- Department of Neurosurgery, University Hospitals, Leuven, Belgium
- Department of Neurosurgery, Elisabeth Ziekenhuis, Tilburg, The Netherlands
- Department of Pathology, University Hospitals, Leuven, Belgium
Frank Van Calenbergh
Department of Neurosurgery, University Hospitals, Leuven, Belgium
DOI:10.4103/2152-7806.82989Copyright: © 2011 Ardon H. This is an open-access article distributed under the terms of the Creative Commons Attribution License, which permits unrestricted use, distribution, and reproduction in any medium, provided the original author and source are credited.
How to cite this article: Ardon H, Plets C, Sciot R, Calenbergh FV. Paraganglioma of the cauda equina region: A report of three cases. Surg Neurol Int 18-Jul-2011;2:96
How to cite this URL: Ardon H, Plets C, Sciot R, Calenbergh FV. Paraganglioma of the cauda equina region: A report of three cases. Surg Neurol Int 18-Jul-2011;2:96. Available from: http://sni.wpengine.com/surgicalint_articles/paraganglioma-of-the-cauda-equina-region-a-report-of-three-cases/
Background:Cauda equina paragangliomas (CEP) are rare tumors. Low back pain and sciatica are the main presenting symptoms. Magnetic resonance imaging (MRI) is the study of choice and treatment consists of total excision when feasible. Definitive diagnosis can only be made after immunohistochemical investigation. CEP is classified as grade I WHO and after total removal the prognosis is excellent. Nonetheless, after subtotal removal, tumor recurrence can occur.
Case Description:We present 3 cases of CEP, preoperatively diagnosed as an intradural mass on MRI and suspected to be ependymoma. All 3 patients presented with low back pain and variable sciatic pain. Total resection of the tumor was performed after which all patients fully recovered. There is no recurrence after 13, 11, and 5 years, respectively.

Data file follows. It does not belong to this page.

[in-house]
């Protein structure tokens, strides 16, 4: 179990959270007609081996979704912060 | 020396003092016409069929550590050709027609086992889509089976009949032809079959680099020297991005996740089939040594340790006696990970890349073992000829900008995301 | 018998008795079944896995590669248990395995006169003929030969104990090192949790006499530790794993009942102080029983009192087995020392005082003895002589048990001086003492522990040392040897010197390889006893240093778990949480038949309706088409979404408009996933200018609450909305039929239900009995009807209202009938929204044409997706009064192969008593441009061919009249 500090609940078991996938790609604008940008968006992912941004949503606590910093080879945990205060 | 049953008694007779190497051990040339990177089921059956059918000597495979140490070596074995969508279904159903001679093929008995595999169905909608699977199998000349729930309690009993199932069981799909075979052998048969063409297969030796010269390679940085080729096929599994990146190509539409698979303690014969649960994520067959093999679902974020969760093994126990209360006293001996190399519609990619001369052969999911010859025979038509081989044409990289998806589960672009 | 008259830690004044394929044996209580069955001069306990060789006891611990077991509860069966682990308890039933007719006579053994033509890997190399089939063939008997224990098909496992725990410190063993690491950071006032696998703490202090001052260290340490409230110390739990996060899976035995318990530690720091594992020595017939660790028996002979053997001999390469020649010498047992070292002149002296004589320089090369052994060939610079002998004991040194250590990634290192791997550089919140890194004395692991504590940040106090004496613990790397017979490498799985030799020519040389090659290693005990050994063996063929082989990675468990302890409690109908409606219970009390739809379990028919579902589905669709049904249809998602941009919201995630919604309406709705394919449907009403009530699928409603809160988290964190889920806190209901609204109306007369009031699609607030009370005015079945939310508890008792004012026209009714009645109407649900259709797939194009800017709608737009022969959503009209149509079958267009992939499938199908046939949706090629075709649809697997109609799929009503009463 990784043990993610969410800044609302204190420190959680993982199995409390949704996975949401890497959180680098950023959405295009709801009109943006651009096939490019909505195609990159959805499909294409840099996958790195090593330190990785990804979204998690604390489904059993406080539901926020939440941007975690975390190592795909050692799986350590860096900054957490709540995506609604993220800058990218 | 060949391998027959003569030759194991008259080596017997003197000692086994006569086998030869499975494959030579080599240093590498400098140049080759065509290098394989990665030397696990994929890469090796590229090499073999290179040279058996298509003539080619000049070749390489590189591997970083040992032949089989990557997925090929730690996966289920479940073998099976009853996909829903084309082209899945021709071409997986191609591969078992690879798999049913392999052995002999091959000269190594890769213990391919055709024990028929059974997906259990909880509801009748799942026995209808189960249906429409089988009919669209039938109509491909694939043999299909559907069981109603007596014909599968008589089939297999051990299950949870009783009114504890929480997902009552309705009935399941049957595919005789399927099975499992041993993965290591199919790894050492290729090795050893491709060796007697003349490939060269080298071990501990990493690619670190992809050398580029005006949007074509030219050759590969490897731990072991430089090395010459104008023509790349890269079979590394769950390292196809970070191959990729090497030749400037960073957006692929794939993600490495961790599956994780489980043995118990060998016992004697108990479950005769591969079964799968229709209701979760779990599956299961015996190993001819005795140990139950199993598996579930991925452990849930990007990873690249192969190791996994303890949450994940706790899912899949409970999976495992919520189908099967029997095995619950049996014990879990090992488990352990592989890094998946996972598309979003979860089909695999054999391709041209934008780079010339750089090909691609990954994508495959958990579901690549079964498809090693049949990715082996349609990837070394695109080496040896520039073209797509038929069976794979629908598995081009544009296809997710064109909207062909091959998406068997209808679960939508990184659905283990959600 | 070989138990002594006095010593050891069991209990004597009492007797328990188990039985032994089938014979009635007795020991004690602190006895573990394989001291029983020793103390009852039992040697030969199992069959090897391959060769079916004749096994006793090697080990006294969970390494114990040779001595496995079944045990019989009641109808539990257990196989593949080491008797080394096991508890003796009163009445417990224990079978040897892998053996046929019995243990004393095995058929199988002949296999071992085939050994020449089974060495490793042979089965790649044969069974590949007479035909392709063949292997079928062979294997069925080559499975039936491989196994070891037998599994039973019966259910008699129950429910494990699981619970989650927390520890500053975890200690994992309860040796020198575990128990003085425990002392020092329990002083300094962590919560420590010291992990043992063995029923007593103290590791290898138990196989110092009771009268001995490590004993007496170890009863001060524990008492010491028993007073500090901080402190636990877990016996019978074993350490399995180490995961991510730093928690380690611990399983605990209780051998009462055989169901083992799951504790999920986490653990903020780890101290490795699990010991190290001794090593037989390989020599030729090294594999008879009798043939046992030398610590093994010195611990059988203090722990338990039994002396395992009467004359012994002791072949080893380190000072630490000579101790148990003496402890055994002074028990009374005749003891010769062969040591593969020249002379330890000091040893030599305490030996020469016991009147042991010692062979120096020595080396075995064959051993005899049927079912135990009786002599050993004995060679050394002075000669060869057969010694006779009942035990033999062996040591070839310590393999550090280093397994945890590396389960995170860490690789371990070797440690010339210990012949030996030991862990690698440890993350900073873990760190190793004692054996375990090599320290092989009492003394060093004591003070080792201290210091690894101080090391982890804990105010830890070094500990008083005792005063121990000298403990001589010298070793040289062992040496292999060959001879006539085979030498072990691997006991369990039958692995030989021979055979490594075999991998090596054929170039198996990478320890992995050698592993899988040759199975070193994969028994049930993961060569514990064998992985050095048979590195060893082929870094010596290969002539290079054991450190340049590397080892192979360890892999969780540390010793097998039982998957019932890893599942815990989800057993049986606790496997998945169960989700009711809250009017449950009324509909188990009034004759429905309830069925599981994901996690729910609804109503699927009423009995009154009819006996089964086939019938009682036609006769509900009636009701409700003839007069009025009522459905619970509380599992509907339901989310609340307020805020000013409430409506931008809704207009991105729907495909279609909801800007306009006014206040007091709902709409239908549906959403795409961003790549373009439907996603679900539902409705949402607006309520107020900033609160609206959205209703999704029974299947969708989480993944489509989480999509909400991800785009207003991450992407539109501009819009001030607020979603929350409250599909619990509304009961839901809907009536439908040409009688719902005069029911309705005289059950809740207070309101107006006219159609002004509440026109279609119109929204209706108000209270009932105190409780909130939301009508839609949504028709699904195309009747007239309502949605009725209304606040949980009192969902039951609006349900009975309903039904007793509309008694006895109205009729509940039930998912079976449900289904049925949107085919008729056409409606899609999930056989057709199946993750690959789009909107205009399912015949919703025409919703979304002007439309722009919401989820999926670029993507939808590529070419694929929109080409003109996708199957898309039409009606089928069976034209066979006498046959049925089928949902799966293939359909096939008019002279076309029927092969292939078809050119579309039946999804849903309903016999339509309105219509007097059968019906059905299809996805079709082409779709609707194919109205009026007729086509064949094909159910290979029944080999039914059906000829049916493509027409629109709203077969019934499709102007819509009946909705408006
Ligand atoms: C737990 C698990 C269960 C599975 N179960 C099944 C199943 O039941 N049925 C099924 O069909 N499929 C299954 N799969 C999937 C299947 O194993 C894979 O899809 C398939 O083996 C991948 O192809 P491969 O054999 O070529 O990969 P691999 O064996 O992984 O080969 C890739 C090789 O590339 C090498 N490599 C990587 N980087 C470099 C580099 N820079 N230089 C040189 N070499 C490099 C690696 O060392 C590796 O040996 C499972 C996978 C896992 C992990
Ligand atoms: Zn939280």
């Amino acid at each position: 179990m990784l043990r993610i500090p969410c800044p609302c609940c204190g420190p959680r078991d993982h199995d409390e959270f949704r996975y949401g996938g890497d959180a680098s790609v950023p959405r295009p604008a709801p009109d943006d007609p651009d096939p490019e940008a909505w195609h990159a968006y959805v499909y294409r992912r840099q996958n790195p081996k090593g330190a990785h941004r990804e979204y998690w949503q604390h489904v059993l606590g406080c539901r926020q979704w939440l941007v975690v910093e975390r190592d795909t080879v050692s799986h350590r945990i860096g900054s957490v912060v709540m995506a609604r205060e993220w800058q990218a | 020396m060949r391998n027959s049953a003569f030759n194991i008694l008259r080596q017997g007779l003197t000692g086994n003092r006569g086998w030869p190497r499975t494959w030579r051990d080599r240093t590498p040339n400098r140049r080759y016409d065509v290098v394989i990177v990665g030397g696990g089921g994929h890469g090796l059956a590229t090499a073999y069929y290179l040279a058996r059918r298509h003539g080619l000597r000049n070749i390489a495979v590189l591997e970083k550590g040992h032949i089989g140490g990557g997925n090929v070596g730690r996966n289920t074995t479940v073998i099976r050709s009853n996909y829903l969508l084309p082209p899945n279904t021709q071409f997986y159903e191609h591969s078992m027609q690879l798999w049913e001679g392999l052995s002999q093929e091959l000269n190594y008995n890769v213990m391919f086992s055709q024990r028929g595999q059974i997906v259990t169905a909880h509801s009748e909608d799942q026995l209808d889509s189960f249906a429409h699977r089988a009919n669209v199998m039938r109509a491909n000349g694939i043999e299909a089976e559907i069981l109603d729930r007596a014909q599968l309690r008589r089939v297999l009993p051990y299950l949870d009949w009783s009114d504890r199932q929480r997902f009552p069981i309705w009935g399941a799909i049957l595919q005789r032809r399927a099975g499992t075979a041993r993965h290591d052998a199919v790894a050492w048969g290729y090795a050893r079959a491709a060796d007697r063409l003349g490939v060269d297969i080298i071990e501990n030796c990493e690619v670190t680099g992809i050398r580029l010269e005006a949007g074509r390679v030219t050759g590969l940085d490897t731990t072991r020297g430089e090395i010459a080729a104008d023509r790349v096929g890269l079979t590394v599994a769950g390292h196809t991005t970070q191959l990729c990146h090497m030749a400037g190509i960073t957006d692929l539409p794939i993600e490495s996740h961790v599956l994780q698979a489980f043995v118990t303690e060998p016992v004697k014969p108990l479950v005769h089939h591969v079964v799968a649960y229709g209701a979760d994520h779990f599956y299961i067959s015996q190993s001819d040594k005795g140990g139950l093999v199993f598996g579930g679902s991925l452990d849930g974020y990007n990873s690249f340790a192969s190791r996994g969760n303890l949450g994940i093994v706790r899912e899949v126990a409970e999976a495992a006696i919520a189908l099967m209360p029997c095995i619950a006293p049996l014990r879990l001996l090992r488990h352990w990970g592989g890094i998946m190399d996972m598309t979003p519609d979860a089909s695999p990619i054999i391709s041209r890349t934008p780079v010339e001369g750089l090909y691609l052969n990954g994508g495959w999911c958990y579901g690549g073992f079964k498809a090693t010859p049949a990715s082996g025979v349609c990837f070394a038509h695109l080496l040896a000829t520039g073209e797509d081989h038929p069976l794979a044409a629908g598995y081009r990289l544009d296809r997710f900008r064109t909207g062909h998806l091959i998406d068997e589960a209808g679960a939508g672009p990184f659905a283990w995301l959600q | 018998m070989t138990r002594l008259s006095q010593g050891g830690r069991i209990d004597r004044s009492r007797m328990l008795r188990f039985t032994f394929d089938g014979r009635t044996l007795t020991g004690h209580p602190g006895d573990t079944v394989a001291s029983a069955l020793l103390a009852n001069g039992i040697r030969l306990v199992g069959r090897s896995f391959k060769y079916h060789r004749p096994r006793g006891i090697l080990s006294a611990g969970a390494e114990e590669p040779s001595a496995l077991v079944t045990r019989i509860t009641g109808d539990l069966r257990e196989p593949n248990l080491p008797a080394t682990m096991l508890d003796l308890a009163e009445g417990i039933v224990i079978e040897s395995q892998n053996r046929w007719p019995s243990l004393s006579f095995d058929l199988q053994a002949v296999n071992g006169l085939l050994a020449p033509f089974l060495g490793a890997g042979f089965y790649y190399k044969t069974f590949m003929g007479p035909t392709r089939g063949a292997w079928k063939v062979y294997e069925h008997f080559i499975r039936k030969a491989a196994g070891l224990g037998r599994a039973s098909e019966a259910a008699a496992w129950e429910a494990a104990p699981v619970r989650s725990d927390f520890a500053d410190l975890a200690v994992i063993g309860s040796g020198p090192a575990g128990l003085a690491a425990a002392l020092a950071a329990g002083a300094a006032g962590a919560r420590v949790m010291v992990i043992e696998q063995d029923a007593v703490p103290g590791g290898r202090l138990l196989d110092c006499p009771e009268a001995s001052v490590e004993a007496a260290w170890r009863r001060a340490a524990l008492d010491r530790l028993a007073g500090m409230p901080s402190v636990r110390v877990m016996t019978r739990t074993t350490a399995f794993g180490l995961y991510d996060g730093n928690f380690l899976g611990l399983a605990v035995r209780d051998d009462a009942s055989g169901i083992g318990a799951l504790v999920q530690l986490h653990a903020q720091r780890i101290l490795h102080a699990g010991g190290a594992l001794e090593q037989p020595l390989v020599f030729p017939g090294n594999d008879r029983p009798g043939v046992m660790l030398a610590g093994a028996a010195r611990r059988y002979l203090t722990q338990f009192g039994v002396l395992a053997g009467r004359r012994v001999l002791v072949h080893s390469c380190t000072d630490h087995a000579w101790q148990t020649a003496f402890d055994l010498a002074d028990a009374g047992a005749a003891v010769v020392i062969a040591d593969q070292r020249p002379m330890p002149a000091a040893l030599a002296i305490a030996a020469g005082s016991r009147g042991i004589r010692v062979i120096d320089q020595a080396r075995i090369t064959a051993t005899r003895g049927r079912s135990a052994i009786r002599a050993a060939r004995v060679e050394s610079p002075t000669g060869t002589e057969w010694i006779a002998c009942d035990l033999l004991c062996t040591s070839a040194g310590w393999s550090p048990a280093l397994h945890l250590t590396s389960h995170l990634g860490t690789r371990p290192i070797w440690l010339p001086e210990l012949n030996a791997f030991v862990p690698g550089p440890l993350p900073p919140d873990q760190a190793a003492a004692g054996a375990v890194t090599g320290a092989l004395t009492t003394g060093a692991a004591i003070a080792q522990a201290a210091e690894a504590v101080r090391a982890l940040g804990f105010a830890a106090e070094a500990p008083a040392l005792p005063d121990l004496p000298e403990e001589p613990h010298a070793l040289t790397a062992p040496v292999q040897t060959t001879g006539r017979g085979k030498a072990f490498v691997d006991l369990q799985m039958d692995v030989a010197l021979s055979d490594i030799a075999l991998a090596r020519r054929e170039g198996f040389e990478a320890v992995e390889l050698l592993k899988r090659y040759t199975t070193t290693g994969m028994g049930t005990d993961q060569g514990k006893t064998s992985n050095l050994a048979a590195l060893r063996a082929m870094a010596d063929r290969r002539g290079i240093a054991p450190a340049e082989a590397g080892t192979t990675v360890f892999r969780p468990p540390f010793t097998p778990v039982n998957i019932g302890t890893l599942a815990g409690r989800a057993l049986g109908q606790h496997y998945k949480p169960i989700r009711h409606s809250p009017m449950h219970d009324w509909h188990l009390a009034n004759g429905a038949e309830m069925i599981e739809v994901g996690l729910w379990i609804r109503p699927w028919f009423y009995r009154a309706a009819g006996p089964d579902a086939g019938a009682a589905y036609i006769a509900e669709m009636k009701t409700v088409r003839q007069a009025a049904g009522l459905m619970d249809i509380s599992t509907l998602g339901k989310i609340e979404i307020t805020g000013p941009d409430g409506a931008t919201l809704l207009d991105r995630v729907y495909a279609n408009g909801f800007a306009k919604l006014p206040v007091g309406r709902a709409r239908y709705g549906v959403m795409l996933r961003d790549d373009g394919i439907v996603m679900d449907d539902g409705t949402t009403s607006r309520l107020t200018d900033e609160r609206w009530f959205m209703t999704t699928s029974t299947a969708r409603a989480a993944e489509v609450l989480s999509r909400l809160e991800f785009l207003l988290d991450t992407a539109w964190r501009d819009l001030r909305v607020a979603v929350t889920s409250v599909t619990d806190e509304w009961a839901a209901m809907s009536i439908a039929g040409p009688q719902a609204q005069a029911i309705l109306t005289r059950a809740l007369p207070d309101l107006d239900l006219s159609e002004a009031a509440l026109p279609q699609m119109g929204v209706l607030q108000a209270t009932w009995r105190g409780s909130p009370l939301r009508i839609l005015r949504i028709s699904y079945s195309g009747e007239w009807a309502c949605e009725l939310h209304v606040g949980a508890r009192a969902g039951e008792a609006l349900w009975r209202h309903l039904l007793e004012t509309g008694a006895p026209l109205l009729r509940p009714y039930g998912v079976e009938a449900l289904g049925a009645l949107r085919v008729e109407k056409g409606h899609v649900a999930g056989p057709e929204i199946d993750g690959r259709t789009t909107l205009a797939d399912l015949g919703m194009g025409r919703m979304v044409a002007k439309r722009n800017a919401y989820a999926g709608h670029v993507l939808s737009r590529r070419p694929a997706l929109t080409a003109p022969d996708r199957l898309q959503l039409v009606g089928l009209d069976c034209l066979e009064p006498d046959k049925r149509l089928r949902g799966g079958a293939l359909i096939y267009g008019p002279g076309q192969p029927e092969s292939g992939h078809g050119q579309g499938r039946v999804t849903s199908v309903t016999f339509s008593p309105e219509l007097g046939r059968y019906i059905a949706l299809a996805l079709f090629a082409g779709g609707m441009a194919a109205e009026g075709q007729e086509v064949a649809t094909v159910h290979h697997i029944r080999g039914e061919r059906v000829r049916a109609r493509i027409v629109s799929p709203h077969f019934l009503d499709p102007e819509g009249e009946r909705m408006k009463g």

Conclusion:CEP is a rare tumor. We diagnosed 3 paragangliomas out of a series of 105 intradural extramedullary tumors in adults (1994–2005). No recurrence was seen after total resection. In retrospect, both the intraoperative appearance and the MR image were not completely typical for schwannoma or ependymoma, but final diagnosis can only be made histologically.
Keywords: Cauda equina, paraganglioma, spine
Extra-adrenal paragangliomas are rare neuroendocrine tumors, which can occur throughout the body. Paragangliomas in the central nervous system occur in the carotid body, glomus jugulare, and the region of the cauda equina. Cauda equina paragangliomas (CEP) are rare tumors. The first case was, in retrospect, described in 1970.[
A 37-year-old man presented with low back pain and bilateral sciatica without neurologic deficits. MRI showed a contract enhancing intradural mass at L3–L4 with a diameter of 1.5 cm. Total resection of this vascular tumor was performed after which the patient made a full recovery. Histologic diagnosis confirmed the tumor to be a paraganglioma and there is no recurrence after 11 years.
A 41-year-old man presented with low back and right-sided leg pain. Neurologic examination only revealed sensory loss in the right leg without motor deficits. MRI showed an intradural mass at L2–L3, roughly circular, with a diameter of 2 cm and with strong but inhomogeneous gadolinium enhancement [
A 51-year-old man presented with low back pain with bilateral irradiation to the gluteal region. No neurologic deficits were present. MRI showed an intradural mass at L4, with a diameter of 1.5 cm, circular with somewhat irregular margins, moderate enhancement, and clearly located centrally in the dural sac [
CEP is a rare tumor. The first case was described in 1970 as a “secretory ependymoma of the filum terminale.” In retrospect, this tumor proved to be a CEP.[
As was also the case in our small series, there is a male predominance. Low back pain is the main symptom in 50%–87% of patients, with sciatica in 20%–74%.[
Cauda equina paragangliomas present during operation as a soft, dark red, and well-circumscribed mass, attached to the filum terminale. Endocrine and vascular symptoms due to sudden catecholamine release during removal are rare compared to surgery for cranial paragangliomas.[
We diagnosed 3 CEP on a total of 105 intradural extramedullary tumors between 1994 and 2005. All the 3 cases presented with low back pain, as most often reported in the literature. No recurrence was seen after total resection in these 3 patients. In retrospect, MRI was not completely typical for schwannoma or ependymoma, but final diagnosis can only be made histologically.
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